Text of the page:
Not only is the movie not supposed to make sense, but it is also supposed to not make sense. It is built into the genre. The plot twists are supposed to be dumb. The morals are supposed to be wrongheaded. The characters are supposed to be unrealistic. The homages and parodies are supposed to be obnoxiously blatant. The social commentary is not really supposed to be there. The scenarios are supposed to be different from how it works in real life. The karaoke is supposed to be as horrible as I usually consider regular karaoke to be. You are not supposed to excuse the lapses in logic; you are supposed to revel in them. Think of it as slightly similar to Airplane and other silly comedies like that. Like Airplane, a lot of the jokes and references are not translatable, but a lot are still funny. There are few moments that are outright as surreal as Airplane, but there are a couple, including one scene about seventeen minutes in, that comes close. If you can still laugh while you are rolling your eyes and holding your head in your hand, then the movie has succeeded. Basically, try thinking more Airplane and less Movie 43. Or maybe it is like Movie 43; I haven’t seen that one.

 

Between all of the big jokes, there are so many little moments in this film that I love. There is the overly long musical cue to show us that we are in Japan that goes on for a few seconds too long. There is the scene when Holli-yok simply walking into the house and past the parents who have never seen her before. There is the baby that comes out of nowhere. There is Sheila’s horrible scream. There is Holli-yok switching between a looking concerned and grinning maniacally. The money envelope exchange. That utterly terrible “magic of love” line. I realize that none of these things come across as selling points, but they are just wonderful.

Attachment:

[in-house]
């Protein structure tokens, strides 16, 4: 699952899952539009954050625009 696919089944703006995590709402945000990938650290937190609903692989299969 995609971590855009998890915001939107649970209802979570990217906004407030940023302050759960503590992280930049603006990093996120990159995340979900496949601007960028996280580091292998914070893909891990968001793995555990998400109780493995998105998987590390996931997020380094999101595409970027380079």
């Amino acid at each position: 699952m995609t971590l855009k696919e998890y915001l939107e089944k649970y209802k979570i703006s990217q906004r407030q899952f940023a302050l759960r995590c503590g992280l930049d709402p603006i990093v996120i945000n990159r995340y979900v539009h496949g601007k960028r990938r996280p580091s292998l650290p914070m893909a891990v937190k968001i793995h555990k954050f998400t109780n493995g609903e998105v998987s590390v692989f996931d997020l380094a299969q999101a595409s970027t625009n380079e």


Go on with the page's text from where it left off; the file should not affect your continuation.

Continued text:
Without spoiling the ending, I will say that the movie does not necessarily end “well”, but it ends happily. And a little embarrassingly. The ending is pretty much the logical conclusion of what has come before. In other words, not logical at all. Tai Sou’s story may serve as a commentary on affairs in China, and the end of So’s story could be a commentary on how the Hong Kong film industry had treated actor Leslie Cheung’s sexuality. Both arguments are stretching it, though; it may very well be that the creators just wanted to push people’s buttons and make them cover their mouths as they laughed at how awful the supposedly happy endings were.

 

So that is All’s Well, Ends Well, at least the first one. There are six sequels, so far. Seriously. Personally, I have no intention of watching any of them. I would rather just watch this one again and pretend that it is one of a kind. In any case, if you want to watch something this week, All’s Well, Ends Well…is a movie.

 

 

Next Time: The Housemaid (South Korea: 2010, approx. 110 minutes).

 

Time After Next: Lagaan (India: 2001, approx. 225 minutes!!!).

By Some Jerk From Boston

I make words fall from my brain into your eye holes. I also make swear words with my mouth that attack your ears. I like me. Twitter: @SomeJerkFB